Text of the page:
Louis Antoine Jullien
Jullien was born in Sisteron, in the French Alps. At his baptism he had 36 godfathers and was given 36 Christian names. He studied at the Paris Conservatoire. He was a good musician, but mostly he enjoyed popular dance music. He conducted a band, but had to leave Paris because he owed people a lot of money.
Career in EnglandEdit
He went to London where he formed a good orchestra. His orchestra played at a series of summer concerts (called Concerts d’été). Later he conducted a series of winter concerts (Concerts d’hiver). Although he was a good conductor he was a great showman. He would make a big show of putting on his white gloves which were given to him on a silver plate. He used a special baton (conductor’s stick) which had jewels in it when he conducted Beethoven. He wore a white waistcoat and enormous wrist bands, and he had a huge moustache and long, black hair. He would throw himself around when conducting and finish by sinking into a velvet chair. The audience loved it, especially when he added military bands to his orchestra. He used to conduct facing the audience. He conducted concerts in the London theatres and parks (promenade concerts).
Jullien’s programmes included works by the great composers, e.g. Beethoven and Mozart, but they were always mixed with light music: dances, quadrilles, marches, etc. He often added lots of extra instruments to the great classics, e.g. when he conducted Beethoven’s Fifth Symphony he added four ophicleides, a saxophone and side drums.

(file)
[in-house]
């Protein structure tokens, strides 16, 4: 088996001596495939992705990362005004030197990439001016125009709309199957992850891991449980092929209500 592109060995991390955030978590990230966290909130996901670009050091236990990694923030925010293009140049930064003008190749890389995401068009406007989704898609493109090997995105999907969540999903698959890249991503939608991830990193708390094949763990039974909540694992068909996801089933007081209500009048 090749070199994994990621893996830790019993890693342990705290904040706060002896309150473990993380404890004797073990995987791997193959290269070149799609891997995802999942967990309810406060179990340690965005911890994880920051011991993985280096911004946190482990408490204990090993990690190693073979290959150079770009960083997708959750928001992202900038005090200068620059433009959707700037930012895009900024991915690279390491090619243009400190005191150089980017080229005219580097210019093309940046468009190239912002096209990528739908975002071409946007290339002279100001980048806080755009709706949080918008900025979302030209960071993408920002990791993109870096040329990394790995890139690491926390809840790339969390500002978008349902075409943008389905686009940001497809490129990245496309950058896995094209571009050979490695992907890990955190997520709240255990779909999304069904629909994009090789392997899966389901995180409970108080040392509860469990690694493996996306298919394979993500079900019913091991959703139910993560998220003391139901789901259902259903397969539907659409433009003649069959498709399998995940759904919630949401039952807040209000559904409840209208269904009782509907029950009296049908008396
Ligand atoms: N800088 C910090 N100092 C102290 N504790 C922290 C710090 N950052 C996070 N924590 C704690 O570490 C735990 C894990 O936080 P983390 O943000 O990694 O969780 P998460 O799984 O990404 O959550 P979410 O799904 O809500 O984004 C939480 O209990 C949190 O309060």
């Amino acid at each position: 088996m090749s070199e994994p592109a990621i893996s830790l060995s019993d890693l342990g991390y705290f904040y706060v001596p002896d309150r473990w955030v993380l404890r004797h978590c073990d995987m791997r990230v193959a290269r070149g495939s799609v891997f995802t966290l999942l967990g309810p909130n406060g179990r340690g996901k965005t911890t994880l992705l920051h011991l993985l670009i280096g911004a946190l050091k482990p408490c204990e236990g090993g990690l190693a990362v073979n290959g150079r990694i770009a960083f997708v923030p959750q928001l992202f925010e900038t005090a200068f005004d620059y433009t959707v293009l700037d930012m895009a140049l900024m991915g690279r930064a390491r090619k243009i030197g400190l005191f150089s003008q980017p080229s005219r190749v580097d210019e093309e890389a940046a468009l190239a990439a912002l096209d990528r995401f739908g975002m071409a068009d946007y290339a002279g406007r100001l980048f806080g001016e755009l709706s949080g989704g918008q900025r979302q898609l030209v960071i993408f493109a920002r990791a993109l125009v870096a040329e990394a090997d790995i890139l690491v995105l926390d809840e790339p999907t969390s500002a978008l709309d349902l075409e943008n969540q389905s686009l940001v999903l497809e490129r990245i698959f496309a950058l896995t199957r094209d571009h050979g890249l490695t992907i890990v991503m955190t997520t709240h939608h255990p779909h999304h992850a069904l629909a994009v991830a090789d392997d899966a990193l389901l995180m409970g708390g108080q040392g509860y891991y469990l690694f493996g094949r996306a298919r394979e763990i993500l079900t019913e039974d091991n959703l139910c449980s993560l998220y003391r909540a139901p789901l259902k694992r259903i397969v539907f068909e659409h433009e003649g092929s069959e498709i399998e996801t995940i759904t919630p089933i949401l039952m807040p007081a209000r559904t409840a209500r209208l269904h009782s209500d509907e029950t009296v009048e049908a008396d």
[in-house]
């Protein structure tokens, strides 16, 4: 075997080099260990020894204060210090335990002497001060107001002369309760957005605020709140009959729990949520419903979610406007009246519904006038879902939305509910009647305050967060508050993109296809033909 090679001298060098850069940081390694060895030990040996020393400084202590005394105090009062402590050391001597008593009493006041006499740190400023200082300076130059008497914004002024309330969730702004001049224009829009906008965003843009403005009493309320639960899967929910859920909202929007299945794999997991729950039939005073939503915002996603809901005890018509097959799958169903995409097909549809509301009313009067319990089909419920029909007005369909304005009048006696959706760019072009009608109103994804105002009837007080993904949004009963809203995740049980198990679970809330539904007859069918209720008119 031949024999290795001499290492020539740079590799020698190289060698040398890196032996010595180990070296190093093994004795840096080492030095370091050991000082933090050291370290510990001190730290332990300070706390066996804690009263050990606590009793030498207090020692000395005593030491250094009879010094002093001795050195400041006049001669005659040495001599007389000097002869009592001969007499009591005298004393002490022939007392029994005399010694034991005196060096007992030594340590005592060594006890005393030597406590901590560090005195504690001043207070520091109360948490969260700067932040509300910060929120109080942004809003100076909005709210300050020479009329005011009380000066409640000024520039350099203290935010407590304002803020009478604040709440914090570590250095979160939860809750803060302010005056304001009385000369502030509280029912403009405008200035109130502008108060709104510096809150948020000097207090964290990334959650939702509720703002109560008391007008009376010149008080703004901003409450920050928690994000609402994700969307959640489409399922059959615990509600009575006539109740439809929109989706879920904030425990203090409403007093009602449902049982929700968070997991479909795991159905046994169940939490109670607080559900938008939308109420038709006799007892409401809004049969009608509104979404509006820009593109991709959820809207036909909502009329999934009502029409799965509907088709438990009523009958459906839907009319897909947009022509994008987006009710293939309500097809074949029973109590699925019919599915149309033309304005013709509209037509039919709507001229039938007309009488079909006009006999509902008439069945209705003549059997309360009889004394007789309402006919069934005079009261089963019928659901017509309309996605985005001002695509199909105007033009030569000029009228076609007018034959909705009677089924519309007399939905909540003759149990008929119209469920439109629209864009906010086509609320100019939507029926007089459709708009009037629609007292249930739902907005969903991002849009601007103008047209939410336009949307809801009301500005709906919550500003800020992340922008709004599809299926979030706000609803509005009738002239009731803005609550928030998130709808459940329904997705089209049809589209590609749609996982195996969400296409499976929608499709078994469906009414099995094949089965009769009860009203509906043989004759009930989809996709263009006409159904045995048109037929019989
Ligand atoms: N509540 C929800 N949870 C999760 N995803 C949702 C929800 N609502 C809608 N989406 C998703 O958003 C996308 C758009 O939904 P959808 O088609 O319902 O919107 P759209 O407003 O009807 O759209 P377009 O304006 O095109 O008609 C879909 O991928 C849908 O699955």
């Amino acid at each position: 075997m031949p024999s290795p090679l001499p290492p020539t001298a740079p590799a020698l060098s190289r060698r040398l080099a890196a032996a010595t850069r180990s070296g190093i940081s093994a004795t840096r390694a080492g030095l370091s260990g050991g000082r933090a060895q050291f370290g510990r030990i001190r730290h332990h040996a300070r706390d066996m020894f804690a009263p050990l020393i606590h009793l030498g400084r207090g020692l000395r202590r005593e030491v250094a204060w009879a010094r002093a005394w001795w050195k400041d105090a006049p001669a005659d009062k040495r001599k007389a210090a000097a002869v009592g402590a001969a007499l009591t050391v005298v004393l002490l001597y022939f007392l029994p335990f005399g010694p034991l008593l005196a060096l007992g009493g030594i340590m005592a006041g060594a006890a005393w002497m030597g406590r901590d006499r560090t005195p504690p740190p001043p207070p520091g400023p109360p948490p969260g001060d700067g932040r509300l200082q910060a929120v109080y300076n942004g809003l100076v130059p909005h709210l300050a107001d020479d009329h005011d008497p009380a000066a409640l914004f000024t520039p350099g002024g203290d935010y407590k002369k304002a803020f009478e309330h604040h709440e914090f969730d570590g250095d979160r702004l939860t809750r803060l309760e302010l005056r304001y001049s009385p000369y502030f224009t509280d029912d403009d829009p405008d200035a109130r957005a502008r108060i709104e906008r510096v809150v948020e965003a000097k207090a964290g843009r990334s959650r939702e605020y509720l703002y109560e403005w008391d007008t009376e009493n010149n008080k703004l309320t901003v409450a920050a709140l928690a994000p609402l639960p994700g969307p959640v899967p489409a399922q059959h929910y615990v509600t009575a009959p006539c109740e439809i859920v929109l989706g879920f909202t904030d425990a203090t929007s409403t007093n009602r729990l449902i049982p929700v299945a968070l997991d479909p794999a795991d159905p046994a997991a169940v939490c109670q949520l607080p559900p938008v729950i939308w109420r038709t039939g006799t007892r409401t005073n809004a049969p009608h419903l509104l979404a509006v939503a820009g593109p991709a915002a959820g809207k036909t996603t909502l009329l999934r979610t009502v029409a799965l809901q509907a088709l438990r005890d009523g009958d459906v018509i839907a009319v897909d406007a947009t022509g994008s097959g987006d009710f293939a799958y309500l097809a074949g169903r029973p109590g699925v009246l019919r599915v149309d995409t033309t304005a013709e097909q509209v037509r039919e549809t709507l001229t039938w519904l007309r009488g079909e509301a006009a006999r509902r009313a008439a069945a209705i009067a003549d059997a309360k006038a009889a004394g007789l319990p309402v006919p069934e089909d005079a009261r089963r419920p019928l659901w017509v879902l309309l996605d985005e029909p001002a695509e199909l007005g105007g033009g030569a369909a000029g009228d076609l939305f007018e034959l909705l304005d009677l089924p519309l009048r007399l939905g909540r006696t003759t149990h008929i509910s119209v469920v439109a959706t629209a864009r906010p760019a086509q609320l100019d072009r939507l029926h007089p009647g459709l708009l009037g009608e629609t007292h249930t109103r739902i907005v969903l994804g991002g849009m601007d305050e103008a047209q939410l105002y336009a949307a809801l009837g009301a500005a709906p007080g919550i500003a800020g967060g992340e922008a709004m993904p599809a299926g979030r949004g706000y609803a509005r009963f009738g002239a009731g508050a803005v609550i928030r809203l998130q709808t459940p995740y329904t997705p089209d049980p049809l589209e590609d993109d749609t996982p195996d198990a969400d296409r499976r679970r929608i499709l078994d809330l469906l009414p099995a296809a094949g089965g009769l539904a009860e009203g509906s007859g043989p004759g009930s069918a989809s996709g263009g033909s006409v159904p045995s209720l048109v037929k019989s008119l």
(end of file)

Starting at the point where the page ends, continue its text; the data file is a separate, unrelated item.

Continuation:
Jullien travelled to Scotland, Ireland and America with his orchestra. In 1852 he produced an opera, Pietro il grande, at Covent Garden, but it cost a ridiculous amount of money and he was financially ruined.
His final yearsEdit
Eventually he went back to France where he was arrested and put in prison because of his debts. He died in a lunatic asylum. His wife, to whom he had been happily married, lived on for many years, and their son Louis became a conductor and tried to conduct promenade concerts, but he did not have much success.
Jullien’s behaviour might seem strange to us today, but he lived at a time when the role of the conductor was becoming very important as orchestras had become much larger than they had been in the 18th century. He gave people who had never heard good classical music the chance to hear the music by the great composers. He had a very big influence on the musical scene in London and people talked about him for many years after his death.